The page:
Some of the river comes from under that bridge, but most of it comes hareing round the corner on the left of the lock.  It all looks pretty scary to me.   Have you boated on the K&A?  How did you find it?

Monday, March 11, 2024

Back On Board -panic on arrival.

Poor Herbie has been left alone for nearly 4 months in gales, floods and the cold, but now we're back, albeit only for a few days to warm her through. "First thing when we get there", I said to Kath on the way to Cropredy, "is plug into the mains electric and get the fan heater on.  That'll warm the boat up fastest."

Well the best laid plans . . .

I dug out our shore lead, plugged it into Herbie's socket  (through our new galvanic isolator)and then realised we hadn't got our electricity meter.  Boats here, and in a lot of other marinas, are required to have an in line tamper proof meter to measure their electricity useage.  You have to buy your own, we've had ours since we moved to Crick in 2011.  But where was the flippin' thing now?  I couldn't remember where we had stowed it.  High and low we searched, in all the lockers and cupboards, in the roof box, in the coal 'ole, we couldn't find it anywhere.  Had some felon swiped it? I might have left it in the cratch which isn't secure.  In the end I went round to the marina office to report it and perhaps plead for the loan of one.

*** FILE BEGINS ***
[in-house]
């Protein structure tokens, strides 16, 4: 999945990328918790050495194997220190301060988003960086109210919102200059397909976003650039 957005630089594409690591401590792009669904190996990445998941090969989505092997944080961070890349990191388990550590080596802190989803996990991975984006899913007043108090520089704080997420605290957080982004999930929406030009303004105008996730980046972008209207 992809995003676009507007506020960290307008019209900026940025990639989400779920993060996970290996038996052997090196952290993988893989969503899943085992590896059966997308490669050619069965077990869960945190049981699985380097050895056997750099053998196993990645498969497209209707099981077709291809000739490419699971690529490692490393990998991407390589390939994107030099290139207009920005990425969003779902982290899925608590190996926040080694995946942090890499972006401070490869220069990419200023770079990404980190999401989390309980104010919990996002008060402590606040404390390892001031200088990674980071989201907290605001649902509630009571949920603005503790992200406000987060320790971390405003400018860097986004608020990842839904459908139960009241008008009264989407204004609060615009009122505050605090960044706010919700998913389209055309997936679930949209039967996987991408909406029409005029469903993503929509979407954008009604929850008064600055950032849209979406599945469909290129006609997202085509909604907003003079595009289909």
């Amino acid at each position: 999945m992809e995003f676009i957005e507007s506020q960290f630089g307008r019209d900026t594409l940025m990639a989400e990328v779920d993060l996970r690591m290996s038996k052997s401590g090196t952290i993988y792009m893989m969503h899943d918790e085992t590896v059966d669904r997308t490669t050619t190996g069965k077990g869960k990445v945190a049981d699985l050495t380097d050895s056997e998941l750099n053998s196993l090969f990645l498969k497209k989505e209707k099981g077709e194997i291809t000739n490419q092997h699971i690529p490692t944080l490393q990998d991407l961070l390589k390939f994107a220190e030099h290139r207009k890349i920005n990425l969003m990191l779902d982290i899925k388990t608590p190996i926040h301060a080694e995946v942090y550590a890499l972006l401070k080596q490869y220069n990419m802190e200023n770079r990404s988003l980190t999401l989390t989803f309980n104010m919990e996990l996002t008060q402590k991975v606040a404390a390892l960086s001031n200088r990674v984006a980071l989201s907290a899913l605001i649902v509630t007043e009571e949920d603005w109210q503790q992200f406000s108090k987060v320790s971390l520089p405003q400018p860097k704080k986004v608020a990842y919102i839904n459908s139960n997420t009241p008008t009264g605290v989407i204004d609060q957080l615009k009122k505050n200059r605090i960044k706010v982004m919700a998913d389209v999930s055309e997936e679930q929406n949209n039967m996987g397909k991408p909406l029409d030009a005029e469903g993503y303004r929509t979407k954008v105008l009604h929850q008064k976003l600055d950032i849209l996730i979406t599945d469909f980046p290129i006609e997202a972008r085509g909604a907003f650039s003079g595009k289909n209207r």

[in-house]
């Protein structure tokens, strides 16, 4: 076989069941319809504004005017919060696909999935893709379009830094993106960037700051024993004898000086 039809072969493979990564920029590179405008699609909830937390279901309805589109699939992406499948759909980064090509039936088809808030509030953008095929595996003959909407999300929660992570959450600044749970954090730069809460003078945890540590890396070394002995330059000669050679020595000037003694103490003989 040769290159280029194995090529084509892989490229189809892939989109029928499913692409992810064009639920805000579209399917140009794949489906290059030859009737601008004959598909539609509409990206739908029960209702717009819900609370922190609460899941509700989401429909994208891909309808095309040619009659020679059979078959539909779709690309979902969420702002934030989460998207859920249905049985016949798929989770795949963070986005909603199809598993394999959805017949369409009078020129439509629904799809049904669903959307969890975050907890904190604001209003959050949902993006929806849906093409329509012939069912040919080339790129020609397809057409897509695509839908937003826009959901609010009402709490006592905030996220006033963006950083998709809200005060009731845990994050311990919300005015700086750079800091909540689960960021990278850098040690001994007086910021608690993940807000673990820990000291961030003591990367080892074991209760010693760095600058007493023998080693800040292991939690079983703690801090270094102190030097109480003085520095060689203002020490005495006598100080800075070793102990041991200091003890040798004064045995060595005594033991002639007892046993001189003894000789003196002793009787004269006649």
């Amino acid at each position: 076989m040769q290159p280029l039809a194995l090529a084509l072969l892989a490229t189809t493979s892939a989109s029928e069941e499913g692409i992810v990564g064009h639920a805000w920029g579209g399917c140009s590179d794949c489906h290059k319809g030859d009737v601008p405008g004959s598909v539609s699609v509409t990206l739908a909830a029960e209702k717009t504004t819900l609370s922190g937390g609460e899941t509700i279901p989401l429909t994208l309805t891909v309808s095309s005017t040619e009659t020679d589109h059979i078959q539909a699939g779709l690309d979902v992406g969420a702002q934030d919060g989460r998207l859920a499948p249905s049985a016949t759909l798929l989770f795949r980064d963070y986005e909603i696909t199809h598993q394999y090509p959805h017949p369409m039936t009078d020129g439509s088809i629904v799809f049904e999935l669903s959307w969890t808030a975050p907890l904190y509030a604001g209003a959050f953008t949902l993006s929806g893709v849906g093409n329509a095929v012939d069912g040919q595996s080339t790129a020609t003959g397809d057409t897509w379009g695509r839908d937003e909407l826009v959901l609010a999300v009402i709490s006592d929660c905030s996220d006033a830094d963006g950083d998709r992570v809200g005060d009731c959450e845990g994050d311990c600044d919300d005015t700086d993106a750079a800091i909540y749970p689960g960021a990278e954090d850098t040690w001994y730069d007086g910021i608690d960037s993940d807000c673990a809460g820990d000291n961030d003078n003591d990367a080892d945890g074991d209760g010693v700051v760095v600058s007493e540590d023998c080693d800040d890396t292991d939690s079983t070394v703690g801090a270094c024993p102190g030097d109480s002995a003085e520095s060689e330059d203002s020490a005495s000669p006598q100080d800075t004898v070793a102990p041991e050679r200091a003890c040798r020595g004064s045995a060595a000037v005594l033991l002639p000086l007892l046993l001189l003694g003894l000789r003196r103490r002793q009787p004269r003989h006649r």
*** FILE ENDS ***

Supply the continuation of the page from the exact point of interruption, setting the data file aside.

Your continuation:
"Ah," said the lovely Theresa in the office, "I think we've got it here.  One of the lads doing the boat checks saw it plugged into the bollard but not into the boat and brought it in for safety." Panic over.  I didn't want to buy a new one because they cost somewhere around £90 or more I think.  I refrained from saying they might have let me know before I turned the boat upside down looking for it. It was after all a kind thing to take it in.

While I was in the office I asked how the big facilities refurb was going.  We're getting 8 new toilet/ shower rooms complete with hairdryers, a refurbed moorers lounge, fancy new launderette machines where you check availability and pay via your smartphone, a hot water sink in the Elsan hut (there's posh!), and a dog shower.  It's not all finished yet but progress looks good.  Here's a peek inside one of the "luxury power shower en suites"

I'm not sure if I'd call it luxury exactly, but it'll do nicely.